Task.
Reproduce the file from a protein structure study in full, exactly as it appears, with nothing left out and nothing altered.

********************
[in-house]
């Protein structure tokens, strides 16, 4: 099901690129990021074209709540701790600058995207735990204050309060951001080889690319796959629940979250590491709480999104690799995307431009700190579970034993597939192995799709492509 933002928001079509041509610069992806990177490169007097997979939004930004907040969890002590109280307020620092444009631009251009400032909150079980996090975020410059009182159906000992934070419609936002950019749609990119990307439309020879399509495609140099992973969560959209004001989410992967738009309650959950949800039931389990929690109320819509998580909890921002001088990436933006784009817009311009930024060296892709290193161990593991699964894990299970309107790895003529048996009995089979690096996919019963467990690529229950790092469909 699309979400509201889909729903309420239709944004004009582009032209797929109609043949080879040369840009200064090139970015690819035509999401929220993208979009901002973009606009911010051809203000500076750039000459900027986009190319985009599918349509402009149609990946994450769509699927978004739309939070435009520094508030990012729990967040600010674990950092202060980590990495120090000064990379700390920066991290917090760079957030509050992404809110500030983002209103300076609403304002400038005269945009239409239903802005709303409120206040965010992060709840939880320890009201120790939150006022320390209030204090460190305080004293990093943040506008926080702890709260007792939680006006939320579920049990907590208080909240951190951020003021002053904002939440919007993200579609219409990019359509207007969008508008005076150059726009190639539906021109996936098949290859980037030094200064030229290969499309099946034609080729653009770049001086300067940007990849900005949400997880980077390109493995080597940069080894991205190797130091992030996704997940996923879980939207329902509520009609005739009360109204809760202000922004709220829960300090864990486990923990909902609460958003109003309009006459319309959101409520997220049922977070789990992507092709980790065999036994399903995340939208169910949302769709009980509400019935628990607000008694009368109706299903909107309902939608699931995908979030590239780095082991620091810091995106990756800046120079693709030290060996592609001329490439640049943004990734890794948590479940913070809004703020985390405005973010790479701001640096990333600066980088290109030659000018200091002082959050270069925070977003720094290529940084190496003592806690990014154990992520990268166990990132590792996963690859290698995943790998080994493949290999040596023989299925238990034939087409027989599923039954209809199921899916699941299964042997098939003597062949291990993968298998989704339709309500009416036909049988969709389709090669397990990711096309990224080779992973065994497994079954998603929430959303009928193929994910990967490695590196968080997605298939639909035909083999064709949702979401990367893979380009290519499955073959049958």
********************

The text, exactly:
[in-house]
């Protein structure tokens, strides 16, 4: 099901690129990021074209709540701790600058995207735990204050309060951001080889690319796959629940979250590491709480999104690799995307431009700190579970034993597939192995799709492509 933002928001079509041509610069992806990177490169007097997979939004930004907040969890002590109280307020620092444009631009251009400032909150079980996090975020410059009182159906000992934070419609936002950019749609990119990307439309020879399509495609140099992973969560959209004001989410992967738009309650959950949800039931389990929690109320819509998580909890921002001088990436933006784009817009311009930024060296892709290193161990593991699964894990299970309107790895003529048996009995089979690096996919019963467990690529229950790092469909 699309979400509201889909729903309420239709944004004009582009032209797929109609043949080879040369840009200064090139970015690819035509999401929220993208979009901002973009606009911010051809203000500076750039000459900027986009190319985009599918349509402009149609990946994450769509699927978004739309939070435009520094508030990012729990967040600010674990950092202060980590990495120090000064990379700390920066991290917090760079957030509050992404809110500030983002209103300076609403304002400038005269945009239409239903802005709303409120206040965010992060709840939880320890009201120790939150006022320390209030204090460190305080004293990093943040506008926080702890709260007792939680006006939320579920049990907590208080909240951190951020003021002053904002939440919007993200579609219409990019359509207007969008508008005076150059726009190639539906021109996936098949290859980037030094200064030229290969499309099946034609080729653009770049001086300067940007990849900005949400997880980077390109493995080597940069080894991205190797130091992030996704997940996923879980939207329902509520009609005739009360109204809760202000922004709220829960300090864990486990923990909902609460958003109003309009006459319309959101409520997220049922977070789990992507092709980790065999036994399903995340939208169910949302769709009980509400019935628990607000008694009368109706299903909107309902939608699931995908979030590239780095082991620091810091995106990756800046120079693709030290060996592609001329490439640049943004990734890794948590479940913070809004703020985390405005973010790479701001640096990333600066980088290109030659000018200091002082959050270069925070977003720094290529940084190496003592806690990014154990992520990268166990990132590792996963690859290698995943790998080994493949290999040596023989299925238990034939087409027989599923039954209809199921899916699941299964042997098939003597062949291990993968298998989704339709309500009416036909049988969709389709090669397990990711096309990224080779992973065994497994079954998603929430959303009928193929994910990967490695590196968080997605298939639909035909083999064709949702979401990367893979380009290519499955073959049958």